It’s an exaggeration, but, still, everybody who was thinking or hoping that the coronavirus wouldn’t affect any of us, wouldn’t strike close to home … well, it will, it has.
Trump for weeks denied the seriousness of the outbreak when it first emerged in China. In January, he assured the nation that “we have it very well under control” and he compared the virus to the seasonal flu.
Attitudes about the president, both pro and con, are deeply ingrained and almost impervious to the effect of news,” he said. “Now, we’ve never had an event quite like this one.”
For most people, the new virus causes only mild or moderate symptoms, such as fever and cough. For some, especially older adults and people with existing health problems, it can cause more severe illness, including pneumonia. The vast majority recover.
Globally, there have been more than 11,000 deaths from over 275,000 confirmed cases, according to a running tally by Johns Hopkins University. More than 200 deaths have been recorded in the U.S.
Trump this week abruptly turned to talking about the virus as a significant threat, and himself as a steady “wartime” leader. He shifted the blame to China and tried to rebrand Covid-19 as the “China virus.”
If the virus lingers through the summer, “he’s going to be left holding the bad soundbites and being seen as the leader who failed us when the bell rang – he was missing in round one for a 10-round fight,” Brinkley said.
Again, if Fauci’s 1 percent mortality rate and Lipsitch’s estimate prove on target, between 3 billion and 5 billion people on earth will be infected, and 30 million to 50 million will die, a death toll greater than that of the Spanish Flu of 1918.
In the U.S., the death toll at this writing is 40, a tiny fraction of the annual toll of the tens of thousands who die of the flu.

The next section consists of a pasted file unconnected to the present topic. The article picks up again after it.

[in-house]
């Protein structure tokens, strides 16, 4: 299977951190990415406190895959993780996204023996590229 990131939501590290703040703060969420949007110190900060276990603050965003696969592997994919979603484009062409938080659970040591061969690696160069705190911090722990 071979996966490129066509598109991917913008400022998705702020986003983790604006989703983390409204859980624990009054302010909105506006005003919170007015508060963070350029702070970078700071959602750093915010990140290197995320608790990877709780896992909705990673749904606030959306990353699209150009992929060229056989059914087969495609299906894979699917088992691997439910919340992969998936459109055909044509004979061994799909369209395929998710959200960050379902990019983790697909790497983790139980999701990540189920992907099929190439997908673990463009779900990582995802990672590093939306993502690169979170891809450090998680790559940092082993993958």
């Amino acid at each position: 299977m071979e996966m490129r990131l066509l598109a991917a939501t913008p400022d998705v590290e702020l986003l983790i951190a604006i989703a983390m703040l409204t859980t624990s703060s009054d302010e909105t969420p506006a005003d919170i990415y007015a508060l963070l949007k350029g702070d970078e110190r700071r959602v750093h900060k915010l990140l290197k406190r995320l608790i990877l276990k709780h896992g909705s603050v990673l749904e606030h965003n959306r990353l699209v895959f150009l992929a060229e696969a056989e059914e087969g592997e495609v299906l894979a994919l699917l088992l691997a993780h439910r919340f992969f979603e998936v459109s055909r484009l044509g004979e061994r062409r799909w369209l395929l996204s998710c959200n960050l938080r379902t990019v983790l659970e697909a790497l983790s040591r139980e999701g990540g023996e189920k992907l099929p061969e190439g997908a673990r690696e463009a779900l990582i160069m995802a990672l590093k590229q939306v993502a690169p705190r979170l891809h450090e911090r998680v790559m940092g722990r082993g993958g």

But the problem is this: COVID-19 has not nearly run its course in the United States, while the reaction in society and the economy approaches what we might expect from a boiling national disaster.
The stock market has plunged further and faster than it did in the Great Crash of 1929. Trillions of dollars in wealth have vanished. If Senator Bernie Sanders does not like “millionaires and billionaires,” he should be pleased. There are fewer of them today than there were when he won the New Hampshire primary.
What does the future hold?
It may one day be said that the coronavirus delivered the death blow to the New World Order, to a half-century of globalization, and to the era of interdependence of the world’s great nations.
Tourism, air travel, vacation cruises, international gatherings, and festivals are already shutting down. Travel bans between countries and continents are being imposed. Conventions, concerts, and sporting events are being canceled. Will the Tokyo Olympics go forward? If they do, will all the anticipated visitors from abroad come to Japan to enjoy the games?
Trump has issued a one-month travel ban on Europe.
In retrospect, was it wise to have relied on China to produce essential parts for the supply chains of goods vital to our national security? Does it appear wise to have moved the production of pharmaceuticals and lifesaving drugs for heart disease, strokes, and diabetes to China? Does it appear wise to have allowed China to develop a virtual monopoly on rare earth minerals crucial to the development of weapons for our defense?
In this coronavirus pandemic, people now seem to be looking for authoritative leaders and nations seem to be looking out for their own peoples first. Would Merkel today invite a million Syrian refugees into Germany no matter the conditions under which they were living?
It is now every man for himself who will survive? Who will be ruined? Who will be wiped out?
Watch the video below to understand the severity of what is to come.